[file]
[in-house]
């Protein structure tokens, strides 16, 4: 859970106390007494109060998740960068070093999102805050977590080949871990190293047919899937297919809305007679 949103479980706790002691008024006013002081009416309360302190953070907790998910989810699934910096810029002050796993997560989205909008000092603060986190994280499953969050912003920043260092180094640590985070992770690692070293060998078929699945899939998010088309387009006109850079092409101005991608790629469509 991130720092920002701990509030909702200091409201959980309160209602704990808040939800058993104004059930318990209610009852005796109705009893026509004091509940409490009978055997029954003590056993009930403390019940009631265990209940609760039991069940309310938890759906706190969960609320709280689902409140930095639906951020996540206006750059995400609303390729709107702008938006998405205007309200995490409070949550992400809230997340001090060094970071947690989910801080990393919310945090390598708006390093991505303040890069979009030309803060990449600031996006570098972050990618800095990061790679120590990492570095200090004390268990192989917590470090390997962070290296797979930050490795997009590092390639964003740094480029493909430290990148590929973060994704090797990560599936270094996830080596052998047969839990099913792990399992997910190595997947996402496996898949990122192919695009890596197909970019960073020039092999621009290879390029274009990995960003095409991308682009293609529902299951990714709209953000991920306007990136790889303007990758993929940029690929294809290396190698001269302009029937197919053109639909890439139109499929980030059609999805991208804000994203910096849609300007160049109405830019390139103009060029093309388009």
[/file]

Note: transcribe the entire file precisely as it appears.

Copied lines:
[in-house]
């Protein structure tokens, strides 16, 4: 859970106390007494109060998740960068070093999102805050977590080949871990190293047919899937297919809305007679 949103479980706790002691008024006013002081009416309360302190953070907790998910989810699934910096810029002050796993997560989205909008000092603060986190994280499953969050912003920043260092180094640590985070992770690692070293060998078929699945899939998010088309387009006109850079092409101005991608790629469509 991130720092920002701990509030909702200091409201959980309160209602704990808040939800058993104004059930318990209610009852005796109705009893026509004091509940409490009978055997029954003590056993009930403390019940009631265990209940609760039991069940309310938890759906706190969960609320709280689902409140930095639906951020996540206006750059995400609303390729709107702008938006998405205007309200995490409070949550992400809230997340001090060094970071947690989910801080990393919310945090390598708006390093991505303040890069979009030309803060990449600031996006570098972050990618800095990061790679120590990492570095200090004390268990192989917590470090390997962070290296797979930050490795997009590092390639964003740094480029493909430290990148590929973060994704090797990560599936270094996830080596052998047969839990099913792990399992997910190595997947996402496996898949990122192919695009890596197909970019960073020039092999621009290879390029274009990995960003095409991308682009293609529902299951990714709209953000991920306007990136790889303007990758993929940029690929294809290396190698001269302009029937197919053109639909890439139109499929980030059609999805991208804000994203910096849609300007160049109405830019390139103009060029093309388009």